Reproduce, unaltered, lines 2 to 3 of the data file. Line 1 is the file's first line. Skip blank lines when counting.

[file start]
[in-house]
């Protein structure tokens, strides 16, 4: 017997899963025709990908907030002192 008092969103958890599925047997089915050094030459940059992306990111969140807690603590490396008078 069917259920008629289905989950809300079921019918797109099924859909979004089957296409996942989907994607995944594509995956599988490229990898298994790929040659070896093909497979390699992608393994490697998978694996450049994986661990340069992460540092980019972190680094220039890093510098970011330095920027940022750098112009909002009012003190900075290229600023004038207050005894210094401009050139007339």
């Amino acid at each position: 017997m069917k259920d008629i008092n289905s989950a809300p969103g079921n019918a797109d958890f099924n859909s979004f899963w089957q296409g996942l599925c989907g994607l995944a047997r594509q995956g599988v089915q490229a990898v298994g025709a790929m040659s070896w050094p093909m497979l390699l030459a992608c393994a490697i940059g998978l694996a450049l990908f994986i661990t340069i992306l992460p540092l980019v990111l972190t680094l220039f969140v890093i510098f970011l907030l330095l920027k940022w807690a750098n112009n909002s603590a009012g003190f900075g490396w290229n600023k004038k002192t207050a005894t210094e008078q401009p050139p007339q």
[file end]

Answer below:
């Protein structure tokens, strides 16, 4: 017997899963025709990908907030002192 008092969103958890599925047997089915050094030459940059992306990111969140807690603590490396008078 069917259920008629289905989950809300079921019918797109099924859909979004089957296409996942989907994607995944594509995956599988490229990898298994790929040659070896093909497979390699992608393994490697998978694996450049994986661990340069992460540092980019972190680094220039890093510098970011330095920027940022750098112009909002009012003190900075290229600023004038207050005894210094401009050139007339």
């Amino acid at each position: 017997m069917k259920d008629i008092n289905s989950a809300p969103g079921n019918a797109d958890f099924n859909s979004f899963w089957q296409g996942l599925c989907g994607l995944a047997r594509q995956g599988v089915q490229a990898v298994g025709a790929m040659s070896w050094p093909m497979l390699l030459a992608c393994a490697i940059g998978l694996a450049l990908f994986i661990t340069i992306l992460p540092l980019v990111l972190t680094l220039f969140v890093i510098f970011l907030l330095l920027k940022w807690a750098n112009n909002s603590a009012g003190f900075g490396w290229n600023k004038k002192t207050a005894t210094e008078q401009p050139p007339q």